G20: will Syria overshadow tax and economics?

As charities urge G20 leaders to come good on pledges to fix a “broken” global tax system that hurts developing countries, the economic agenda risks being overshadowed by the war in Syria.

The G20 tax agenda risks being overshadowed by Syria and frosty US-Russia relations

Development charity Oxfam has urged world leaders gathering for the Group of 20 (G20) summit to take urgent action to fix a “broken” tax system which enables companies to suck billions of pounds out of poor African countries.

Oxfam has called on the G20 leaders to take “urgent and concrete action” to bring an end to trade mispricing, which it says deprives African countries of £24.4bn each year by allowing companies to move money around to avoid paying tax where a company does business.

Frosty relations

The latest G20, hosted by Russia, brings together the world’s top developed and developing countries, including the five permanent members of the UN Security Council. But splits over the Syria crisis threaten to thwart progress on the global economic and tax agenda.

The US, UK and French governments want to take military action against Syria following a chemical attack last week which killed hundreds of Syrians, but Russia and China are likely to veto any proposed resolution that would authorise military force.

US-Russia relations have steadily worsened over recent months and reached a low-point when Russia granted asylum to US intelligence leaker Edward Snowden, leading US President Barack Obama to cancel a planned bilateral meeting this week in Moscow and divert to Sweden.

Tax reform

According to Oxfam, African nations are losing nearly 2 per cent of their national income due to corporate tax evasion, depriving them of essential funds needed to tackle poverty and improve economic independence.

The estimated lost income amounts to more than half of the money spent on health by governments throughout the whole of sub-Saharan Africa, it said.

It urged the leaders to endorse a plan drawn up by G20 finance ministers in July to clamp down on the practice and propose a clear solution for agreement at next year’s summit in Australia.

ActionAid said G20 leaders should treat developing countries as full and equal partners by halting global tax avoidance.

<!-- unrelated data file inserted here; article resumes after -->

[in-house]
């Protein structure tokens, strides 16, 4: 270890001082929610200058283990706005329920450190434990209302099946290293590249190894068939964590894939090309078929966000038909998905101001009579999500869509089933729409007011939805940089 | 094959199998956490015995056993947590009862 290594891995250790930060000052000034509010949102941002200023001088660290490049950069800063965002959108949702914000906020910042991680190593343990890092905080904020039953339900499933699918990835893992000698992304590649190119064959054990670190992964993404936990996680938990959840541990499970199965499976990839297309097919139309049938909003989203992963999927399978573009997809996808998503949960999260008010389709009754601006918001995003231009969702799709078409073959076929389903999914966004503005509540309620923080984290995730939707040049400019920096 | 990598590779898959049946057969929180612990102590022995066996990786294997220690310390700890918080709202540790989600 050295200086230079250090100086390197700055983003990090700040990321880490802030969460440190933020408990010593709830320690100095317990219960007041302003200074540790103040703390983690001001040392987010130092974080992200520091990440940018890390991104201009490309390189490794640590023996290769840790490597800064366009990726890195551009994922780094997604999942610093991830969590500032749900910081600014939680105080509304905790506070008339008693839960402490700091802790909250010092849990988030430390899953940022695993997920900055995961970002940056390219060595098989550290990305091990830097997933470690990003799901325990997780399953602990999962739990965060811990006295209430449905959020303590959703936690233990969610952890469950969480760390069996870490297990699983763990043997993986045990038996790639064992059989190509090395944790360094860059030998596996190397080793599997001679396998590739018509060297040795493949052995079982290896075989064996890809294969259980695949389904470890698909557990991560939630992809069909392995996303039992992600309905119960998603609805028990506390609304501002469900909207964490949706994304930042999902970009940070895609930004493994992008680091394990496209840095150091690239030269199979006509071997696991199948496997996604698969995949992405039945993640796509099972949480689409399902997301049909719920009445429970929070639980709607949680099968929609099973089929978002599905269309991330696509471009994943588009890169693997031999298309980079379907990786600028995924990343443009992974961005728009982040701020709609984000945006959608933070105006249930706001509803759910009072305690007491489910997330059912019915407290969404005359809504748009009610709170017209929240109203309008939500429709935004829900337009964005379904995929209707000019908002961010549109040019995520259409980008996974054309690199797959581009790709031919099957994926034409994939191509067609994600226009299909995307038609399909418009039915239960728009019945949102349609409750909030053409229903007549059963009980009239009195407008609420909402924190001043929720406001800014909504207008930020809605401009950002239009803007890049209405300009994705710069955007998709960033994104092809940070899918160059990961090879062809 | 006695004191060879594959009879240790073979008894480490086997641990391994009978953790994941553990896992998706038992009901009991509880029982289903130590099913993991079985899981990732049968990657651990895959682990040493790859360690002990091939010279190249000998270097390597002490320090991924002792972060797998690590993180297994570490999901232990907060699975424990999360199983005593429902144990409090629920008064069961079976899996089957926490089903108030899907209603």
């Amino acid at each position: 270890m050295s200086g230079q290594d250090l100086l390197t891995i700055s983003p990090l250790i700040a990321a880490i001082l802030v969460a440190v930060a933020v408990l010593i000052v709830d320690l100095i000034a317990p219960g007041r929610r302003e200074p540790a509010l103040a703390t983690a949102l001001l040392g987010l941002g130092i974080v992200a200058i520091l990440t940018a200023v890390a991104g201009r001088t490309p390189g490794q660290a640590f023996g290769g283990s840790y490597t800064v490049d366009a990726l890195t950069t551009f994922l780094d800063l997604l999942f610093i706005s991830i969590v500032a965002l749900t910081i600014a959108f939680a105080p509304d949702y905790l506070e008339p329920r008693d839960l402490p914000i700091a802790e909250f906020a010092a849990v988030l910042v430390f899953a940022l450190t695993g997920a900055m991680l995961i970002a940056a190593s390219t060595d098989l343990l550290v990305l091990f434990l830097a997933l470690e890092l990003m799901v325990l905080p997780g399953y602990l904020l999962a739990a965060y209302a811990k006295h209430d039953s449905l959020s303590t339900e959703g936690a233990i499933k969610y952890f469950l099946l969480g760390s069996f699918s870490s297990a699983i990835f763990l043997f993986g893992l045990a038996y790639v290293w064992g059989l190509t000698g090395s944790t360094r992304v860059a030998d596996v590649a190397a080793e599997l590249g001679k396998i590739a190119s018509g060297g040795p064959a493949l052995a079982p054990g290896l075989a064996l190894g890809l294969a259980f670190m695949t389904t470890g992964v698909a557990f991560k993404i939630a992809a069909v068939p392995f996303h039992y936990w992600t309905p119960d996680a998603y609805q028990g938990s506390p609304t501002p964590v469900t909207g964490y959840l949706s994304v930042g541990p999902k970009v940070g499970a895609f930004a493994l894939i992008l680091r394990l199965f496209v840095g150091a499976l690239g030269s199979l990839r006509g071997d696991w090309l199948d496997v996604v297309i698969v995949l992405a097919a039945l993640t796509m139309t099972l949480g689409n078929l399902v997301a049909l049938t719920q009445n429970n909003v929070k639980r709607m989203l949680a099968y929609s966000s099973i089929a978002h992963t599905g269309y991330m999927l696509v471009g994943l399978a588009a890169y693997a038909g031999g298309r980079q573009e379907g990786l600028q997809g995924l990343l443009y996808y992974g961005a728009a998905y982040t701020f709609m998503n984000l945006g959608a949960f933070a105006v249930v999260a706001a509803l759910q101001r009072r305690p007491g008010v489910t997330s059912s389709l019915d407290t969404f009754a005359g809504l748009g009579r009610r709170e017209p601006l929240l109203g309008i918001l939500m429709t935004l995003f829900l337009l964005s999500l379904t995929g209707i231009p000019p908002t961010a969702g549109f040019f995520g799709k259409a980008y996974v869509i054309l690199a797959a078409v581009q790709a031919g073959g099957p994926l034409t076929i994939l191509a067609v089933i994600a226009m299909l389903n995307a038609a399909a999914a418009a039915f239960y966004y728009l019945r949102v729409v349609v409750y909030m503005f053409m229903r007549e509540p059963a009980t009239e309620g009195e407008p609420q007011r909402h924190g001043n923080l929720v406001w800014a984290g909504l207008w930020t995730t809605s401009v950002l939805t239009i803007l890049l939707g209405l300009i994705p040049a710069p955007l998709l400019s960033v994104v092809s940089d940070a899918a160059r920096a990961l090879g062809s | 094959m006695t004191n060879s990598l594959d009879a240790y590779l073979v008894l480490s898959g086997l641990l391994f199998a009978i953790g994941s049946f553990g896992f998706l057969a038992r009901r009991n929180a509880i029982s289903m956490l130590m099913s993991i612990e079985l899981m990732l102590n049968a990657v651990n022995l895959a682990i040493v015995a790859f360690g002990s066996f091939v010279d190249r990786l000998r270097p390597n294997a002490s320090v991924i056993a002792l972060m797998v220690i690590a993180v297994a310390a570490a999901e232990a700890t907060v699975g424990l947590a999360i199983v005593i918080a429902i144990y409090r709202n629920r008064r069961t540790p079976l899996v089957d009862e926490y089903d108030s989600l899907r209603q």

ActionAid tax justice campaign manager Chris Jordan said: “For the developing countries that lose billions of dollars each year to aggressive tax avoidance, the stakes couldn’t be higher. It’s vital that they have a seat at the table, so global tax rules aren’t stitched up by the major powers.”

The Syria split

Obama is trying to convince congress and the American public of the merits of taking military action in Syria before a congressional vote in the coming days.

The G20 tax agenda risks being overshadowed by Syria and frosty US-Russia relations

Last week UK Prime Minister David Cameron lost a crucial vote in the House of Commons on whether military intervention should go ahead, leading to clashes with opposition Labour leader Ed Miliband over his apparent about-turn on the issue.

Russian President Vladimir inflamed relations with the US when he said it was “absolutely absurd” to suggest Syrian regime forces would risk the international consequences of using banned chemical weapons, when they were ahead in their battle with rebel forces for the part of Damascus that suffered an apparent chemical attack last week.

“If there are data that the chemical weapons have been used, and used specifically by the regular army, this evidence should be submitted to the UN Security Council,” Mr Putin said.

“And it ought to be convincing. It shouldn’t be based on some rumours and information obtained by special services through some kind of eavesdropping, some conversations and things like that.”

Even so, Mr Putin said he “doesn’t exclude” Moscow voting in favour of a military response at the Security Council if evidence was produced proving the regime was behind the attack.

Article topics

, , , , ,